Tag: Chester

Vote for Chester: Britain’s 15 best high streets for Christmas shopping

Feeling festive? My nomination for Chester made it into Britain’s 15 best high streets for Christmas shopping via Telegrpah Travel.

Read my guide to the city for your next Christmas-shopping weekend break.

Here’s a taster of the text:

Chester was voted the most beautiful city in the world earlier this year in a survey based on Google Street View. Walking the half-timbered main streets is a promenade through 2,000 years of history from the Romans to the modern day. The Xmas market opened November 18 on central Town Hall Square, while nearby examples of Tudor buildings, Georgian townhouses and Victorian flourishes complete a history-spanning backdrop to mooching, gift hunting and hot-chocolate supping.

Find more about Chester (and the other 14 places) here — currently no paywall at this link.

And scroll to the end to vote for Chester (second out of 15 to York when I last checked).

A preview of my Dark Chester tours for Halloween with the travel blog Go Eat Do

An interview with the travel blogger Stuart Forster for his blog, Go Eat Do.

The feature is about ideas for a weekend visit to Chester but, with Halloween approaching, previews my new Dark Chester tours [pictured above].

The tours run Saturdays at 6pm and delve into the dark-tourism heritage of the city, exploring 2,000 years of plague, poltergeists and religious persecution.

Talking about St John’s Church, a Saxon site of worship from 689AD, I describe how:

“Cestrians, the people of Chester, call it ‘the thin church’. It’s a reference to the fact it’s one of those places in the city where the world we know, and another we can’t explain, is at its thinest point. It’s a place to step across the supernatural threshold.”

We also discuss, amongst others, the Chester Mystery Plays and the Chester Heritage Festival (both returning in June 2023).

Plus wider ideas for things to do and see during your visit.

Read the full story at Go Eat DoHaunted places in England: Chester walking tour.

Dark Chester: a walk through the shadows of our dark-tourism history

We took a walk on the dark side a few days ago.

It was the inaugural outing for my new Dark Chester tour [pictured above], a walking tour through the shadows of Chester’s 2000-year-old history.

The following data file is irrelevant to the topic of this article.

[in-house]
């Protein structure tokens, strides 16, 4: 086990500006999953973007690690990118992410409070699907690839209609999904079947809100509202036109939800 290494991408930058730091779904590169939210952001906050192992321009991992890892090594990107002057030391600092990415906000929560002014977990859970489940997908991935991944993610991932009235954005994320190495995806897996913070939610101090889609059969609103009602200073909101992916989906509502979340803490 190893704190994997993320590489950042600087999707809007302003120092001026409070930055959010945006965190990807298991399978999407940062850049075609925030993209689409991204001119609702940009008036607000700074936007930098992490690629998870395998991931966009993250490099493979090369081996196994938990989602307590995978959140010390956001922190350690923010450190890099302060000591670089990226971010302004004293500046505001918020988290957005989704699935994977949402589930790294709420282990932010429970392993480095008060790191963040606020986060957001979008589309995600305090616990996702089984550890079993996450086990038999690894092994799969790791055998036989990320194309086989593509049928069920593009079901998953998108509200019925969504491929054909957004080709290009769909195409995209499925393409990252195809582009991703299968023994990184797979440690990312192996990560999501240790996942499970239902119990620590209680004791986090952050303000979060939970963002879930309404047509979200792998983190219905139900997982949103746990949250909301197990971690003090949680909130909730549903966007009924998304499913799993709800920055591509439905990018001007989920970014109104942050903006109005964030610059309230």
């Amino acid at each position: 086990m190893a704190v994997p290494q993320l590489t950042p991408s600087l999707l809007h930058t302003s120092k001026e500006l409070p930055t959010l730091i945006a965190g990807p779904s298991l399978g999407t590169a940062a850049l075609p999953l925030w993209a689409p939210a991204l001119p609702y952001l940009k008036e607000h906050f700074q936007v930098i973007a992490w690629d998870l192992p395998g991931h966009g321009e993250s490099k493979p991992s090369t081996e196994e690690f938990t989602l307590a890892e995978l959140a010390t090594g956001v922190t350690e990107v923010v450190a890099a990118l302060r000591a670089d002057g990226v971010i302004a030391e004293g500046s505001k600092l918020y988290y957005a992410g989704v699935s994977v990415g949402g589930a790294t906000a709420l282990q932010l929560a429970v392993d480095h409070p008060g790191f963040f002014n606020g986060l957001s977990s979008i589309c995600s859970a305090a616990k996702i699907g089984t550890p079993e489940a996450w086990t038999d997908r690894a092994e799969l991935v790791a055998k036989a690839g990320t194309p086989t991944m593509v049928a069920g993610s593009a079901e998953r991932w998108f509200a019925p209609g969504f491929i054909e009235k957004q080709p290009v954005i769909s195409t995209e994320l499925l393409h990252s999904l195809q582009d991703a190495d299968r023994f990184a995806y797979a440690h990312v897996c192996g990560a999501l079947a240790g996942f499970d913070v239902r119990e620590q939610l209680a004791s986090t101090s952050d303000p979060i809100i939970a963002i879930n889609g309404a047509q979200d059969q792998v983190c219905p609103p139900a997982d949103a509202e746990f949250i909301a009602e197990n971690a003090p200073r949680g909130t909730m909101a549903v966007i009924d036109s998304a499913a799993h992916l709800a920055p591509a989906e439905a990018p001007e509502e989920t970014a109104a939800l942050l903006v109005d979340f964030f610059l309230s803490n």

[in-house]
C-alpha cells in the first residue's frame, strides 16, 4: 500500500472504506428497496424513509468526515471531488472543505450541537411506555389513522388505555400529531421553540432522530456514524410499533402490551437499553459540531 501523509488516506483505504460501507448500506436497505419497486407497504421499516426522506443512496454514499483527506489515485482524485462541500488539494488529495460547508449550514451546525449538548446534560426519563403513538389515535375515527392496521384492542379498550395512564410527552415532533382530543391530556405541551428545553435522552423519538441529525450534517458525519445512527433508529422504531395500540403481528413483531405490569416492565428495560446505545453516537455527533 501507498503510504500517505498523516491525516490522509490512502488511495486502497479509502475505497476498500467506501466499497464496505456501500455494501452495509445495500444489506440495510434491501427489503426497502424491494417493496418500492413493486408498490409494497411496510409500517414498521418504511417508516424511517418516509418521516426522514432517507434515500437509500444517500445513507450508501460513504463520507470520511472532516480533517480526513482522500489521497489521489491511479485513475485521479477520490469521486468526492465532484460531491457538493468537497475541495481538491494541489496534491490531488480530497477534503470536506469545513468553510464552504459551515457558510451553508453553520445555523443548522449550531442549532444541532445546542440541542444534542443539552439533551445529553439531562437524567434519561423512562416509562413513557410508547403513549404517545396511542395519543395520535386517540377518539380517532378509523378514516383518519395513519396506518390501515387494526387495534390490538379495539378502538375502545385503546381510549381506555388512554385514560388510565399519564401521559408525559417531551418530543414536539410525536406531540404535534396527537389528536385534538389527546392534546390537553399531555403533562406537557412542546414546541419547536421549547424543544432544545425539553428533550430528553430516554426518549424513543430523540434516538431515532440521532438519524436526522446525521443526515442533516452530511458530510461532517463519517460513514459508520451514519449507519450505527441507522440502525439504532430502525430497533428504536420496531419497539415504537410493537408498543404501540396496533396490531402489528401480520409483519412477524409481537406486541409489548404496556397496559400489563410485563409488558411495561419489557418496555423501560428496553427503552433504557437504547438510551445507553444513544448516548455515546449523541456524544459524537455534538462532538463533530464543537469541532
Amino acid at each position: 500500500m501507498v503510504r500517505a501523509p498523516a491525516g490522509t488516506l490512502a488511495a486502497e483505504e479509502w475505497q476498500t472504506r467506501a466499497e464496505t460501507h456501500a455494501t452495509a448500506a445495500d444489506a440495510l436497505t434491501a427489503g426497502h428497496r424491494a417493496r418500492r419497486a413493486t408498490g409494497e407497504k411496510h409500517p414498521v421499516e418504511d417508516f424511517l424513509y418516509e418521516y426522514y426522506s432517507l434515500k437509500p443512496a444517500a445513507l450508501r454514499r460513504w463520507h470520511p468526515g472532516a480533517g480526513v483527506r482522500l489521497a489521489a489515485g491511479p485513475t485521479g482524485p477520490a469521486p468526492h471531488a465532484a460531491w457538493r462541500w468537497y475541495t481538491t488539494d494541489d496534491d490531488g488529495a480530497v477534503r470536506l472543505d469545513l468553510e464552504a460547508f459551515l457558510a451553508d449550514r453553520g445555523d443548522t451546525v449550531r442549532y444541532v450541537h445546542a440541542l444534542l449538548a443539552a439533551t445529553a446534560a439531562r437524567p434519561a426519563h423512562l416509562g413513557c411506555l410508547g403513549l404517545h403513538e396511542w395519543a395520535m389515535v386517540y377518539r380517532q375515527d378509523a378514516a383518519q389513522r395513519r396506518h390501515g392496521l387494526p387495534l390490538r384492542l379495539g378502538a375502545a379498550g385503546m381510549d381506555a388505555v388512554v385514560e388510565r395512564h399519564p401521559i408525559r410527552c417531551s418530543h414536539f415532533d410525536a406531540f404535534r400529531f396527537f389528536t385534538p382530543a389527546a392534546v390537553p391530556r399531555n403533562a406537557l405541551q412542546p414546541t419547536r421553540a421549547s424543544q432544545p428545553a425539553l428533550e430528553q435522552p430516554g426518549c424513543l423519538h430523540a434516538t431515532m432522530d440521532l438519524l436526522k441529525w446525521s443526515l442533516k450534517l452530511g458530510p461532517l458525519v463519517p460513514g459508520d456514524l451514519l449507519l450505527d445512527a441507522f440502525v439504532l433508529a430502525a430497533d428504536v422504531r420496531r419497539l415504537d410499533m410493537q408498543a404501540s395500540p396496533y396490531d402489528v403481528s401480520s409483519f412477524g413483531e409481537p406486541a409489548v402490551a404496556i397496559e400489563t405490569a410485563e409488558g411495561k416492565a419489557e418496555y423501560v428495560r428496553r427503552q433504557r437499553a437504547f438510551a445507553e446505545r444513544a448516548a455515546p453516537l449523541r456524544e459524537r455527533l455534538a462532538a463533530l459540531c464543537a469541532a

Think Horrible Histories meets Inside Number Nine with a dash of the Uncanny podcast.

In other words, an evening storytelling stroll with tales of plague, persecution and poltergeists.

For some more background, read this blog I penned for the British Guild of Tourist Guides:

Chester: take a walk on the dark side.

This first tour was an exclusive event for the Chester Heritage Festival, which runs until July 27 with lots of free activities, as well as paid-for tours.

As well as leading the tour, I also worked with the Heritage Festival team to livestream stories from two of the tour stops.

You can watch the livestream from Chester’s Roman Amphitheatre here.

The livestream from The Bear & Billet is here.

Plus I had some great initial feedback, including this comment:

 

The plan now is to take Dark Chester weekly.

So join me. Let’s take a walk on the dark side.

Why the hidden-treasure town of Nantwich should be your next staycation

Spring finds me driving the rural backroads of south Cheshire.

I’m here on assignment for Telegraph Travel, writing a postcard from Cheshire as part of a series of articles by writers around the UK.

Each one is about an under-the-radar destinations for UK staycations with a sprinkle of celebratory stardust.

My journey took me to Nantwich, the historic market town, and the Combermere Estate on the Cheshire-Shropshire border.

I also visited the new Three Wrens gin distillery, where I met distillery dog, Rocky [pictured above].

Here’s a taster of my article:

The historic market town of Nantwich has all the history of county-hub Chester, albeit on a smaller scale.

The jumble of cobbled streets and half-timbered houses have hosted Norman lords, survived medieval fires, and been occupied by the Parliamentarian forces during the mid 1600s when Nantwich defied Chester, coming out against Charles I during the Civil War.

The Market Hall has been singing the praises of Cheshire Cheese since the town’s genteel Victorian era.

“I think visitors appreciate the slow-travel tranquillity of South Cheshire while being surprised by the quality of its local produce,” says Sarah Callander-Beckett, the owner and current lady of the manor at Combermere Abbey.

“This region is steeped in rural heritage but has moved with the times to offer high quality and an individual experience.”

Read the full story, The charming Cheshire town that hasn’t yet been ruined by WAGs.